Why would you pay 50 bucks in 1999 for a Game Boy cart with Super Mario Bros. on it, when you could have gotten either the original or Super Mario All-Stars (with all the other NES Mario games in sweet sweet 16-bit) for way lower than that? Not to mention that it was only 20 dollars in 2004 with the GBA's Classic NES Series, and a mere 500 points via the Wii's Virtual Console. In short, why the hell would you buy this version? Easy answer; it has extras. There are so many modes and add-ons to this game, and while some are fluff, others are actual things to extend your play time.
Let's start with the main game, dubbed "Original 1985" by the selection screen. It's essentially all 32 levels of the original Super Mario Bros., but there are ever-so-slight differences. The most jarring is how they dealt with the screen ratio. A Game Boy Color screen is nowhere near the size of a television, so the game needed to be altered to compensate for this. Your visibility is much more limited now, but you can look up or down by holding the appropriate direction. This can honestly be a gamebreaker for some of the trickier jumps, but if you're a Mario veteran you likely know these levels like the back of your hand. There's also some bug fixes (sorry guys, no Minus World here), and the ability to press Select to play as Luigi before the start of any level. There's also save files, believe it or not. These are partly to save the things you do to unlock various extra bits, but they also make the game pretty easy by letting you save a bunch of lives and not have to do the whole game in one sitting like you would have had to do in 1985.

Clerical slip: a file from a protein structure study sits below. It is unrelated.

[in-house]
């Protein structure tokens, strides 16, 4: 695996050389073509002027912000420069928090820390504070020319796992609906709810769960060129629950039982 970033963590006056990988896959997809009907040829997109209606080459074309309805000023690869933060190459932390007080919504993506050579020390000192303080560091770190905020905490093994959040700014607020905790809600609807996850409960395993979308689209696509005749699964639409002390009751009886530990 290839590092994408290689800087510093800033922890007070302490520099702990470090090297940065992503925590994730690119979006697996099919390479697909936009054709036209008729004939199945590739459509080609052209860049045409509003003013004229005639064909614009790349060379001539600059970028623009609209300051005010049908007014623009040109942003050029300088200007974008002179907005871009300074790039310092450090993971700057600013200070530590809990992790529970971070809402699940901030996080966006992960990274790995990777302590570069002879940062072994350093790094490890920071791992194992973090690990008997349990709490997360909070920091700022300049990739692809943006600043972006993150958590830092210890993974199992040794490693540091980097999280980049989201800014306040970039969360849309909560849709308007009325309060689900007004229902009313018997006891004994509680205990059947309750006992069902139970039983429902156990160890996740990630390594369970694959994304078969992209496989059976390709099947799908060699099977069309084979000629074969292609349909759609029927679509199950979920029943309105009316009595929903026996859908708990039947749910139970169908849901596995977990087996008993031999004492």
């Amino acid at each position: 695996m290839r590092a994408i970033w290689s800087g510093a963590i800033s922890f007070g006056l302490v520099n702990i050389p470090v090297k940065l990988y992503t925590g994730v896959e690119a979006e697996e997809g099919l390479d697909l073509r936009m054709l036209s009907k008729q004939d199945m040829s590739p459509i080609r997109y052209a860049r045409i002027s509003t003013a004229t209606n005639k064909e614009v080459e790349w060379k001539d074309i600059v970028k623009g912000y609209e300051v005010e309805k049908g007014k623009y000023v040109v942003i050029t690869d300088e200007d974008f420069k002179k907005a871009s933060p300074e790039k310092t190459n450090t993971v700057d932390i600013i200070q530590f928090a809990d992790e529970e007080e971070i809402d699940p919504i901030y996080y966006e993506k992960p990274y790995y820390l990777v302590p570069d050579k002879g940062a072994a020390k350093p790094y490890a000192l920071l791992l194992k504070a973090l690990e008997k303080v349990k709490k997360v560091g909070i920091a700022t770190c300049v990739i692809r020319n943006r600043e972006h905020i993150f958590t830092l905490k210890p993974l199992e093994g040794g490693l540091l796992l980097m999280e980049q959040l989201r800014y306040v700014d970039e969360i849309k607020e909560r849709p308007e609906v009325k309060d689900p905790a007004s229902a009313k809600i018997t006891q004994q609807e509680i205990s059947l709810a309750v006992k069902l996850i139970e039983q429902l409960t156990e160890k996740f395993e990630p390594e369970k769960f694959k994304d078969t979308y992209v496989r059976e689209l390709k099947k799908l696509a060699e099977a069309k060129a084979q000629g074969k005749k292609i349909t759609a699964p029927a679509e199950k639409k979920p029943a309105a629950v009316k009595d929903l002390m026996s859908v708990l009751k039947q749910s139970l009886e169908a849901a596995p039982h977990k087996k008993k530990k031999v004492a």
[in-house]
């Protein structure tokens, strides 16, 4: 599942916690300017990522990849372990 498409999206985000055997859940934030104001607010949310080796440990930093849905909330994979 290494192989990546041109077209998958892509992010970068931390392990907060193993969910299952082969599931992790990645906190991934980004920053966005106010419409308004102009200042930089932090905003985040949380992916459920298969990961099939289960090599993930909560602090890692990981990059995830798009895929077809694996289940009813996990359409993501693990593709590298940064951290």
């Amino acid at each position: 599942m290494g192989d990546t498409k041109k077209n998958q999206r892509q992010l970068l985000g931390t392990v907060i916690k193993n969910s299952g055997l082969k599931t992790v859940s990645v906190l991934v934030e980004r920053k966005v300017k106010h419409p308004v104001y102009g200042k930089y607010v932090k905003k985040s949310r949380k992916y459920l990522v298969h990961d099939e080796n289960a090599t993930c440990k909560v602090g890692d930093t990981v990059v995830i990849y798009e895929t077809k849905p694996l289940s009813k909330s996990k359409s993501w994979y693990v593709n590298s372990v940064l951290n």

It's the unlockables and extra modes, however, that make this version of Super Mario Bros. shine. For starters, there's the Challenge Mode. Challenge Mode lets you play any stage you've beaten in Original 1985 Mode, only this time you need to hunt down five red coins, a hidden Yoshi Egg, and do it all in a set timeframe. As for extra modes, there's "You Vs. Boo" which has you racing a Boo through original levels and can get pretty damned tough when you're facing faster Boos. But the main thing that makes this package pretty cool is "Super Mario Bros. For Super Players." What is this? Well, it's the Japanese Super Mario Bros. 2, AKA the Lost Levels! Yeah, really! That's in here too! There are a million and a half other extras, including a sticker album that updates as you do certain things in Original 1985 Mode (like getting the fireworks or beating the game), a tarot card fortune-telling minigame that can get you more lives in the main game, things to print out with the Game Boy Printer... there's a lot of little things like that. It's those that make Super Mario Bros. Deluxe a real winner in my book.
Those other versions and re-releases don't have NEARLY as much stuff jammed into them as this little cart. The only real drawback is the screen resolution, and even that isn't so big of a deal once you get used to it. Bottom line; this is one of the best retro re-releases out there, and improves on a fantastic game in several extra little ways.